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Intel on Monday took the covers off of Thunderbolt Networking, an addition to the Thunderbolt 2 interconnect standard that will allow users to transfer data between two Macs and PCs at up to 10 gigabits per second over an emulated Ethernet connection.
Mac users with Thunderbolt 2-equipped Macs running the latest version of Apple's desktop operating system, OS X Mavericks, can already take advantage of the feature, the chipmaker said in a release. A PC driver allowing data transfer across operating systems will be available "soon."
Thunderbolt has long had the ability to carry networking signals, but was previously practically limited to throughput of just 1 gigabit per second. Thunderbolt Networking increases that limit by an order of magnitude, though the connection appears to be purely local — limited to two computers — for now.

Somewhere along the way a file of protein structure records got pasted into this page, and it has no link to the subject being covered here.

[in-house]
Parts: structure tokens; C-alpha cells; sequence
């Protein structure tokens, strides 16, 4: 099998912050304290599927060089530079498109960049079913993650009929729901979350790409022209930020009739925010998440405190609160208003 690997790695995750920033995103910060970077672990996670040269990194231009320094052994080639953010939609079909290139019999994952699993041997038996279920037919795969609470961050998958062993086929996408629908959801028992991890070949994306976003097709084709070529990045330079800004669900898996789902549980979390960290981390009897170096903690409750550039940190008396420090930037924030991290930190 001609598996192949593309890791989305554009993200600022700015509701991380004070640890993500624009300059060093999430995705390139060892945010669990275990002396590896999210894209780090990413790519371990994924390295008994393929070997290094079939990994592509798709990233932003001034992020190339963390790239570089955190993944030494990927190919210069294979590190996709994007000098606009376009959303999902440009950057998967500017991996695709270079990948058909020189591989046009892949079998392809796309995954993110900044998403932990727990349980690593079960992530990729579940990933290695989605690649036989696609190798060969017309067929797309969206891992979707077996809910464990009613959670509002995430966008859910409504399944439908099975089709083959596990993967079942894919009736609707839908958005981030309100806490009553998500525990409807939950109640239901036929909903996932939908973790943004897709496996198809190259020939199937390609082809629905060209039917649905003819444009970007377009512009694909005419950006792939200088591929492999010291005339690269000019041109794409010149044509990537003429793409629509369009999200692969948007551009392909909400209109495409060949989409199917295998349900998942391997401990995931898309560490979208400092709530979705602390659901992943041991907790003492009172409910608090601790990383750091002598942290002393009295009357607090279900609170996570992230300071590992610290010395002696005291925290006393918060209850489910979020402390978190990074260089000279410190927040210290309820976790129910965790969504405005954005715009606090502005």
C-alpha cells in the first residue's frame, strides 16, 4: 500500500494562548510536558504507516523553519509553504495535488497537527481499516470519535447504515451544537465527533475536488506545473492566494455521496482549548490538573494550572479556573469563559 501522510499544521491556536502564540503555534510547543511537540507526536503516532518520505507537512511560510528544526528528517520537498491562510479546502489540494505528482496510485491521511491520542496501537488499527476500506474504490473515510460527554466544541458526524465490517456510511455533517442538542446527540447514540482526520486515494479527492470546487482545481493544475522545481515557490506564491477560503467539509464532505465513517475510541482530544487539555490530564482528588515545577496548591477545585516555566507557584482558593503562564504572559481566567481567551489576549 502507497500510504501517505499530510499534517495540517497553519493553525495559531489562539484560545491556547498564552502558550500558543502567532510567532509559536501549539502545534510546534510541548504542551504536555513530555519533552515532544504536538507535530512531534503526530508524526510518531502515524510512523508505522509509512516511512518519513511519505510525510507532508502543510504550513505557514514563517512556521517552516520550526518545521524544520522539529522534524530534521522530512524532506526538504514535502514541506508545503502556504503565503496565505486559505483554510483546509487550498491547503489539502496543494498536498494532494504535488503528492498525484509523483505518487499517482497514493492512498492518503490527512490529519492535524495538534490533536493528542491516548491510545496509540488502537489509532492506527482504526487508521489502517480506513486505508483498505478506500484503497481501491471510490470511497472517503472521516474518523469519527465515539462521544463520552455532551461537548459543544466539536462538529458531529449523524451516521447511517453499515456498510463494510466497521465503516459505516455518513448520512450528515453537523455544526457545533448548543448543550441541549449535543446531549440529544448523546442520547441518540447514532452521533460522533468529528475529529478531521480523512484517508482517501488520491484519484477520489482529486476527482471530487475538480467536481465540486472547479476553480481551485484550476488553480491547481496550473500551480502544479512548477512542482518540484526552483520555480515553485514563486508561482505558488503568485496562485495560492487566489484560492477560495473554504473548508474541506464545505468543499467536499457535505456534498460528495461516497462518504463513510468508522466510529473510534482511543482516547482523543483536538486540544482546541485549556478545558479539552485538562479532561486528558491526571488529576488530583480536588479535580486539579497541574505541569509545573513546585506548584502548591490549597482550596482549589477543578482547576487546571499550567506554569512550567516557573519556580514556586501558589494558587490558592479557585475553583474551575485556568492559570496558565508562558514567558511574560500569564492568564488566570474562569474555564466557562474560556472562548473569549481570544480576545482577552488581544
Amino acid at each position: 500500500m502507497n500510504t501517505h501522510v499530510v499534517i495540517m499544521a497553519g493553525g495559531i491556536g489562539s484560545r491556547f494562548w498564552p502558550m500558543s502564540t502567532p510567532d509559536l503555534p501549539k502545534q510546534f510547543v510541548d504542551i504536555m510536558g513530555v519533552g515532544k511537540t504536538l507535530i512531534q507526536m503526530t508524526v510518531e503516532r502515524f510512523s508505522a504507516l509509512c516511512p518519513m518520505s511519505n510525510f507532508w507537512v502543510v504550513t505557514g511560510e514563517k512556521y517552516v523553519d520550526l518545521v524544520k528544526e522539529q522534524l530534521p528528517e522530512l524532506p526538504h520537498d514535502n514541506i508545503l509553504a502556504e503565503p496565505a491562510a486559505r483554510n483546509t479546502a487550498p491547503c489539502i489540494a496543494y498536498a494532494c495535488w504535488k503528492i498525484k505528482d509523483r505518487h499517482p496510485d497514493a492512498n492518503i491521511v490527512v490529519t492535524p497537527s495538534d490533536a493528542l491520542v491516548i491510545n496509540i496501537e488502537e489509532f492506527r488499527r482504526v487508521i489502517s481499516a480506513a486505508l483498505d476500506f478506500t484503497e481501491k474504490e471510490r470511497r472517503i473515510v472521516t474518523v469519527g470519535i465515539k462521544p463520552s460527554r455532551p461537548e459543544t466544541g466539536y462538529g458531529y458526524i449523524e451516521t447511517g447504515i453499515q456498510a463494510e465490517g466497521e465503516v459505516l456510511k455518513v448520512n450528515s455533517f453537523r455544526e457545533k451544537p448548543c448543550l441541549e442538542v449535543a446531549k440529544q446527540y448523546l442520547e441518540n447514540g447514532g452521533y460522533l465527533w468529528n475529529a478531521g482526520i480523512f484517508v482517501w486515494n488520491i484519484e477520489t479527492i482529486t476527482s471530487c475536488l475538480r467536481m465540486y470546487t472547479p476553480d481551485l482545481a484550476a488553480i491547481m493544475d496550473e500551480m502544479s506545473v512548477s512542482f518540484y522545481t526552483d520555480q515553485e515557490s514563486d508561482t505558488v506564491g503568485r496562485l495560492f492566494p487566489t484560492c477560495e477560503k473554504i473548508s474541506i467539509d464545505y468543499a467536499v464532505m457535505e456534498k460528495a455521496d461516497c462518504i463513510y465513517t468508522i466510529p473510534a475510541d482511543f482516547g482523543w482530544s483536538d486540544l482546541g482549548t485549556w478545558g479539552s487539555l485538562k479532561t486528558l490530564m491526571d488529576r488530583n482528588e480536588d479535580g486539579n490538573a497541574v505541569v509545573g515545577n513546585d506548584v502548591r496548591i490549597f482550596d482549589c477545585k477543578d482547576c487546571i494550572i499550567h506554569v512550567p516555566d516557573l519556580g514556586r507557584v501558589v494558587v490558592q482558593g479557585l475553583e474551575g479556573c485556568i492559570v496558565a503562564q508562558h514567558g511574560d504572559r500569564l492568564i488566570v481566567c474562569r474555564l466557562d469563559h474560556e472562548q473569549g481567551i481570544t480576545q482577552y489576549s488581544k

There is no word on when Thunderbolt Networking will be available for PC, though Intel is giving demonstrations of the technology at the annual National Association of Broadcasters show in Las Vegas. Video professionals will especially appreciate the boost in transfer speed as the industry moves toward ultra-high resolution 4K video, which means a significant increase in file sizes.
Apple, as a co-inventor of the Thunderbolt standard, generally ships new Thunderbolt features well in advance of the rest of the industry. However, only the newly-redesigned Mac Pro and MacBook Pro with Retina display are equipped with Thunderbolt 2-compatible chipsets.